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Comments on the U.S.-Mexico High Level Economic Dialogue

(Photo by mookiefl)

January 10, 2014

The Council of the Americas (Council) appreciates this opportunity to provide comments concerning the U.S.-Mexico High Level Economic Dialogue (HLED), particularly on the third pillar, Partnering for Regional and Global Leadership. The Council strongly supports the HLED process as a means to enhance North America’s global competitiveness and build out broader trade expansion initiatives in the region.

Regional Trade Priorities

In the Council’s view, Mexico and the United States are ideal partners in exercising leadership with regard to the regional and global trade architecture. As a stalwart free-trade advocate and a member of the G20, Mexico is a significant player in global financial and economic coordination. After 20 years as NAFTA partners, we also share commercial interests given the complementary nature of our economies and the breadth and depth of our economic relationship.

Our governments should continue to strengthen cooperation in multilateral settings and ensure consistency of broader trade agreements. Mexico’s inclusion in the Trans-Pacific Partnership (TPP) negotiations has offered an excellent opportunity to update our trade relationship to the high standards of a 21st-century agreement, including technologies and products that did not exist when NAFTA was signed. In 1994, NAFTA represented a cutting-edge experiment that has proven successful but is now showing its age. Issues that require updating include intellectual property rights, environmental and labor regulations, and state-owned enterprises, among others. Moreover, the exciting advances in energy production necessitate a new look at North American energy integration. Mexico can be an important ally in promoting the new disciplines that would improve the efficiency of North American supply chains and allow the United States and Mexico to explore new markets for jointly-produced goods. 

Partnership in NAFTA and TPP negotiations should be matched by partnership in Transatlantic Trade and Investment Partnership (TTIP) negotiations with the European Union. It is no longer accurate to think in terms of U.S. or Mexican or Canadian products when North America itself has become the production platform. The Mexican government, which already has a free-trade deal with the EU, has signaled its interest in joining negotiations at the outset (as has Canada). A regional agreement would take full advantage of the economies of scale and scope that have resulted from NAFTA.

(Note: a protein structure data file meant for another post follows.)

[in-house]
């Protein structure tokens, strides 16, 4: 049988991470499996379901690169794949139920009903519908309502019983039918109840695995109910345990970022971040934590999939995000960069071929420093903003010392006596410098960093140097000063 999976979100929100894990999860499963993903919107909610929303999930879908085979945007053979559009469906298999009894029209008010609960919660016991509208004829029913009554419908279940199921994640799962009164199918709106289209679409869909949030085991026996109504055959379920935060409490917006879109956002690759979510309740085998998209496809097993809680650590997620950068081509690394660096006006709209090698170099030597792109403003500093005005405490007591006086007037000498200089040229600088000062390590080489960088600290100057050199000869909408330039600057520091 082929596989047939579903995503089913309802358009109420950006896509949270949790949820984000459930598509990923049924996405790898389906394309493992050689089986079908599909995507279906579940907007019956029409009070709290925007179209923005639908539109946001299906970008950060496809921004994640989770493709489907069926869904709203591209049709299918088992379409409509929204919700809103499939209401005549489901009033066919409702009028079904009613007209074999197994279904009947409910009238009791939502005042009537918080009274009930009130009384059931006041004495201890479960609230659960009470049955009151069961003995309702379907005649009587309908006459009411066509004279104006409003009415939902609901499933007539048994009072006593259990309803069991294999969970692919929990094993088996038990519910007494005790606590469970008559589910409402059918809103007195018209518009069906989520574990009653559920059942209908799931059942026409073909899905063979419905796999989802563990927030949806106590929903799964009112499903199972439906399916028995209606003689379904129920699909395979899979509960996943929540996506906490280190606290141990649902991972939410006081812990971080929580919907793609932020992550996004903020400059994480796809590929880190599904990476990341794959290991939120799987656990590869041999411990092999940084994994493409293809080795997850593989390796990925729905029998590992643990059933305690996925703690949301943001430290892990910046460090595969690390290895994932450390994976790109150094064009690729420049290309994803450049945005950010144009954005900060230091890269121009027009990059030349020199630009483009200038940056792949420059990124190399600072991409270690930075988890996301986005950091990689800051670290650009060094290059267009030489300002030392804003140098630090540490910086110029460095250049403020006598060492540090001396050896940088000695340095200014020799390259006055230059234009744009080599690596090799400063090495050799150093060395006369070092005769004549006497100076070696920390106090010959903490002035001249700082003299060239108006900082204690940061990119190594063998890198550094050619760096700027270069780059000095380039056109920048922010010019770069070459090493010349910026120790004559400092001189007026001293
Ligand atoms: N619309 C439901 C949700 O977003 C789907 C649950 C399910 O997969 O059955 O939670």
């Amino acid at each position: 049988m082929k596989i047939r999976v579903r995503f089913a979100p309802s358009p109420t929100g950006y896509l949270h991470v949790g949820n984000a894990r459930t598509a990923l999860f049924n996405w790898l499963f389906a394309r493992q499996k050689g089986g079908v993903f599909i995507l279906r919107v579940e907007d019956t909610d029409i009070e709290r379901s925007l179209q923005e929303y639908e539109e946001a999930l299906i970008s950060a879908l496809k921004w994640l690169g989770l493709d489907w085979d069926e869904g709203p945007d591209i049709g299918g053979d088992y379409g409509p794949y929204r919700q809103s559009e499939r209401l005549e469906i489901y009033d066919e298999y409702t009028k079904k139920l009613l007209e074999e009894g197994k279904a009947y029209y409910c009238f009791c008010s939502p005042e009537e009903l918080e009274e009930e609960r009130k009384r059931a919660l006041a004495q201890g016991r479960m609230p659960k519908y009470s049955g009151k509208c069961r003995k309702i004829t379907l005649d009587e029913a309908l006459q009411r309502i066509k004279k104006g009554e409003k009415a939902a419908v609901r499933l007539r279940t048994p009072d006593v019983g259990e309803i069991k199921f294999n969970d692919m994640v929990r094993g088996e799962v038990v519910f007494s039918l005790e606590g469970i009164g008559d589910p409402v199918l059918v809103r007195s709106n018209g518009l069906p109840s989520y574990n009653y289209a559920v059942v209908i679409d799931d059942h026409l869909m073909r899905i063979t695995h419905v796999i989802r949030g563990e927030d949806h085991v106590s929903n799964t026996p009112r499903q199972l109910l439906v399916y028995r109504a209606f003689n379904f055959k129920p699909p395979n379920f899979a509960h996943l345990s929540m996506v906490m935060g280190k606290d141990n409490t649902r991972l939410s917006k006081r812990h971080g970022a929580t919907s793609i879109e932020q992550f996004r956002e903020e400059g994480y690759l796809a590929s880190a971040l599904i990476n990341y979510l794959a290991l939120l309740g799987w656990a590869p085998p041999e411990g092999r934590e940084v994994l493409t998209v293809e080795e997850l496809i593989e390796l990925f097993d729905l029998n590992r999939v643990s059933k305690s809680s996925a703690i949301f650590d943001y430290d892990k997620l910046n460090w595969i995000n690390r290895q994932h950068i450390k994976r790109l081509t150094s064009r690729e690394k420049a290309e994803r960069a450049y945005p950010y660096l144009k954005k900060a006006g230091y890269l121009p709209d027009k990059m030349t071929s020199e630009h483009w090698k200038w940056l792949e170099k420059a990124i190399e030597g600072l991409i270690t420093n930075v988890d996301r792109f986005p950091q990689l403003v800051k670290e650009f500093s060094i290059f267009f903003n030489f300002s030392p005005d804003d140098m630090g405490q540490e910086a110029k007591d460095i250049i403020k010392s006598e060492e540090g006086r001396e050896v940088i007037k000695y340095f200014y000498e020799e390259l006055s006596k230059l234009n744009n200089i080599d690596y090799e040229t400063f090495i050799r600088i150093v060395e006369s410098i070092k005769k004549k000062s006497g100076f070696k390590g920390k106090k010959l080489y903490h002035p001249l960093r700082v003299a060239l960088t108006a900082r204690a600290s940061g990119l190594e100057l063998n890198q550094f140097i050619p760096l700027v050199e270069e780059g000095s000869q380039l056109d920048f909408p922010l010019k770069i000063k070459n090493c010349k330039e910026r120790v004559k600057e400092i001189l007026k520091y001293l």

In addition, NAFTA and Pacific Alliance nations should explore an association over time to give greater momentum to the hemispheric trade agenda and improve regulatory cooperation and convergence. Mexico is a member of both trade blocs, and the HLED can be a key forum to promote this agenda. The Council urges both governments to invite Pacific Alliance leaders to the upcoming North American Leaders Summit, to be hosted by Mexico in February. This would send a significant political signal in the hemispheric trade context and could begin a discussion about broader trade and economic cooperation.

Regarding Central America, both the U.S. and Mexican governments should be aware that TPP may have unintended and disadvantageous consequences for the isthmus, particularly from countries such as Vietnam. They should work with Central American countries on energy cooperation and trade facilitation, especially with regard to the participation of small and medium-sized enterprises in regional trade. Central America represents another key avenue of meaningful cooperation between North American and Pacific Alliance nations given mutual interests in economic development and security conditions of the countries that connect North America to South America.

Trade Facilitation at the U.S.-Mexico Border

Due to the integrated nature of supply chains, better border management is increasingly important within North America. The Council believes that the HLED should promote provisions that would eliminate duplicative documentation, support electronic customs clearance and the elimination of paper processes, standardize de minimis customs valuations, and establish expedited procedures as appropriate, among other actions. 

Both governments should also cooperate on infrastructure improvements and staffing increases at ports of entry. The financing of needed investments could overcome budgetary constraints through the use of public/private partnerships for project development, mixed capital investment vehicles for project finance, and allocation of capital to the North American Development Bank, for example. 

The Council thanks the Department of Commerce for the opportunity to submit these comments and offers itself as a continued resource for the HLED.